Baltimore Mayor Martin O'Malley's blistering attacks on state judges have fractured a relationship that legal experts -- and the judges -- say is vital to reform of city courts.
O'Malley appeared to take steps yesterday toward repairing the ties by meeting with Maryland's two top judges for 2 1/2 hours, but the two sides appeared to remain far apart.
Legal experts, the judges and even one of O'Malley's key legislative allies say if the mayor wants reform, he'll have to substitute cooperation for confrontation.
"He has demonstrated that he is a man of action, which is certainly something the city of Baltimore desperately needs in its mayor, but in order for action to be effective, it must be tempered with judgment and, in many instances, diplomacy," said John H. Lewin Jr., coordinator of the Criminal Justice Coordinating Council, which has been steering changes in the city court system for a year. "It doesn't help the process to throw a hand grenade in the middle of it."
But O'Malley remains convinced that his proposal for disposing of 50 percent of cases within 24 hours of arrest will work and that the judges are holding it up.
"I would hope that will be something that the rest of us will call progress soon," O'Malley said. "They are still evaluating not only the concept, but the logistics to make the concept a reality. The rest of us are at a point where we are trying to implement the operational changes and make this concept a reality."
The fight began Feb. 11 when O'Malley called the courts" dysfunctional" before state legislators. After the judges told the legislators that they had made many improvements to the beleaguered system, which has been under attack for a year, O'Malley said, "I'd like to throw up."
The fight intensified Wednesday when Chief Judge of the District Court Martha F. Rasin sent O'Malley a letter expressing outrage that he painted her as uncooperative yet had not given her specifics of his proposal -- which would require her judges to preside over cases at the city jail at least five days a week. In an interview, she termed his testimony in Annapolis a "tantrum." O'Malley responded by calling her an "obstructionist."
O'Malley's comments in Annapolis surprised and shocked the judiciary, leaving members feeling ambushed. Days before, O'Malley had met with them and members of the coordinating council to present his proposal. At that meeting, he seemed to be fostering a sense of cooperation with all of the city's justice agencies, participants said.
"Two days later he is a different mayor," said Lewin. "I think [the judges] are confused, and I'm confused. On the one hand, we saw a guy who said `I want to work with you,' and then for some reason, he goes over the top on the criticism."
Douglas Colbert, a professor at the University of Maryland law school, said O'Malley's rhetoric is making matters worse.
"The only way to get reform is cooperation and mutual respect, not bullying and grandstanding," Colbert said. "I think the situation is bound to get worse, and that can only bode ill for criminal justice reform, which is badly needed."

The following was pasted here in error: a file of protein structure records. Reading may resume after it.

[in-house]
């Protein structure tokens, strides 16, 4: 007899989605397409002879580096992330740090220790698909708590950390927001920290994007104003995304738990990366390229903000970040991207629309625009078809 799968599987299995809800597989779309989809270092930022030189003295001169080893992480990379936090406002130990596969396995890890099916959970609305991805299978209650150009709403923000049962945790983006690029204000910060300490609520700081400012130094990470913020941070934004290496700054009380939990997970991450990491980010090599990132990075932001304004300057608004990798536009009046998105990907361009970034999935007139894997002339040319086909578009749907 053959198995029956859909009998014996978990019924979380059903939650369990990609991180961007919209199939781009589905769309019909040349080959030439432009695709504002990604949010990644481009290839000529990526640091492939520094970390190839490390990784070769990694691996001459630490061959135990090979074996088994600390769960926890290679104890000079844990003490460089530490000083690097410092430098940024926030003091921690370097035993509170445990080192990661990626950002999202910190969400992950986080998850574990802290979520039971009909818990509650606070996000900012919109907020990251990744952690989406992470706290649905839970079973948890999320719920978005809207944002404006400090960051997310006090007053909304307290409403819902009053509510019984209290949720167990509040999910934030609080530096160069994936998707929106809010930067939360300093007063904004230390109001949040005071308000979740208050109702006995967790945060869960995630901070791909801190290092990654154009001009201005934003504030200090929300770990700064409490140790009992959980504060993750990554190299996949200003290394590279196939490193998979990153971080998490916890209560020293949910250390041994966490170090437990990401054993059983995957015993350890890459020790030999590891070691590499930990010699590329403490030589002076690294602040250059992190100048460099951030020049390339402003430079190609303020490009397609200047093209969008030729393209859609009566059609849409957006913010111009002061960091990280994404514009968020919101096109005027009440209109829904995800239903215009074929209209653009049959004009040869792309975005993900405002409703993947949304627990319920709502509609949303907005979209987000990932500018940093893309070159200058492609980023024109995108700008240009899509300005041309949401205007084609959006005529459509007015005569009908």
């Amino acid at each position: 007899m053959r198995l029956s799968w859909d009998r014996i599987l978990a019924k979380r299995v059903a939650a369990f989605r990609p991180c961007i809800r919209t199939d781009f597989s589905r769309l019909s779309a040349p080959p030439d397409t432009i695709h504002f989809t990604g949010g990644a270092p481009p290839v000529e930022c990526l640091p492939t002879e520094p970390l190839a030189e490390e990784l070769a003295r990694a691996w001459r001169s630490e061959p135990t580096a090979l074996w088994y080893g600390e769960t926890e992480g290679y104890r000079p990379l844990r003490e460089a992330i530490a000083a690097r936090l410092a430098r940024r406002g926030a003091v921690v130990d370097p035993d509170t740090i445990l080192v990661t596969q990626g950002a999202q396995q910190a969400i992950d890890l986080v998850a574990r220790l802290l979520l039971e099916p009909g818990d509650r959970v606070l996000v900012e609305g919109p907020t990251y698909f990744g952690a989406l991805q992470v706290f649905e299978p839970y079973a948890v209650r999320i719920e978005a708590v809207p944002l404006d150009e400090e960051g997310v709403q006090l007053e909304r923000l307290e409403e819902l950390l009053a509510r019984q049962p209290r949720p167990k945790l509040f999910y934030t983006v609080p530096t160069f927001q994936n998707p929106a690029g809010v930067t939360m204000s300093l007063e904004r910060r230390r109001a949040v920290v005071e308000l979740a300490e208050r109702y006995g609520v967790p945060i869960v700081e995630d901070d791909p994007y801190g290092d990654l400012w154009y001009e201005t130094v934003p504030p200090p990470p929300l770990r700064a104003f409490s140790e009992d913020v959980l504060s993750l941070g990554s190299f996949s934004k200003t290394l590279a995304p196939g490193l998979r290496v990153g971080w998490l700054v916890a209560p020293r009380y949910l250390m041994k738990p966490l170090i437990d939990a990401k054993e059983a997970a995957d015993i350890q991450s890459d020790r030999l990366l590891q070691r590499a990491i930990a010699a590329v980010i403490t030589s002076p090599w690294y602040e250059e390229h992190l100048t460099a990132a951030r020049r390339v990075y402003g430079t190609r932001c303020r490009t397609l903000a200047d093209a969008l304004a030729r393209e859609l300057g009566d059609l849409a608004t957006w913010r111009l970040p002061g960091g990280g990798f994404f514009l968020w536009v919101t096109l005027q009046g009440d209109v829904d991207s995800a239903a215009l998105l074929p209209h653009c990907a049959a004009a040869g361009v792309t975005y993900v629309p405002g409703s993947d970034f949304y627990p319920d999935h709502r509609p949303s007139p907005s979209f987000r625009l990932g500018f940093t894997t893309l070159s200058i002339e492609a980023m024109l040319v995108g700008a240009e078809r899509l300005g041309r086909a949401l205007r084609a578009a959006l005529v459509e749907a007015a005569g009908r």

If O'Malley had hoped to win over legislators with his approach two weeks ago, he failed. Del. Howard "Pete" Rawlings, a powerful committee chairman and O'Malley campaign supporter, said this week that the mayor had not put forward a specific plan to accomplish his reform goals.
Yesterday, neither Rasin nor Maryland's chief judge of the Court of Appeals, Robert M. Bell, would discuss the meeting in the city courthouse, deferring to a spokeswoman. "We were glad to have a meeting," said Sally W. Rankin, quoting the judges. "It was a good meeting. And I think we've made some progress."
O'Malley asked to meet with the judges after Rasin sent him the letter. But before he sat down with the judges, he reiterated his stance that they were the only people holding up his plan.
"I challenge, in a very head-on way, the leaders of our judiciary at all levels to rise to the occasion, the opportunity, and to the clear instructions of the people of this city, that we are not willing, for the sake of business as usual and preserving their bridge over the River Kwai, to continue burying our sons in the number that we have been burying them for the last 10 or 12 years," O'Malley said.
He added: "What the people of Baltimore elected was a mayor who wasn't going to play the old game and politely allow the dysfunction to continue. I am not going to politely allow the dysfunction to continue."
It's that attitude that rankles the judges, smarting over O'Malley's Annapolis comments. Judges, prosecutors, defense attorneys and other members of the criminal justice system have been working on reforms for a year.
"We certainly didn't expect to be slammed at the hearing the way we were," said Judge Keith E. Mathews, chief of the city's District Court.
Ellen M. Heller, Baltimore's administrative judge for the Circuit Court, said the judges and O'Malley have a common goal. "[The judges] were certainly not prepared to hear that, what did he say? He wanted to throw up. We all live in Baltimore City. We all care about Baltimore City."
Both judges said the damage was not irreparable. They said they had high hopes when O'Malley came into office and want to maintain a working relationship.
"I do hope that in the next few days we see this whole heightened rhetoric dissipated and that we once again go back to constructively working together," Heller said. "We're still looking forward to opening that new chapter."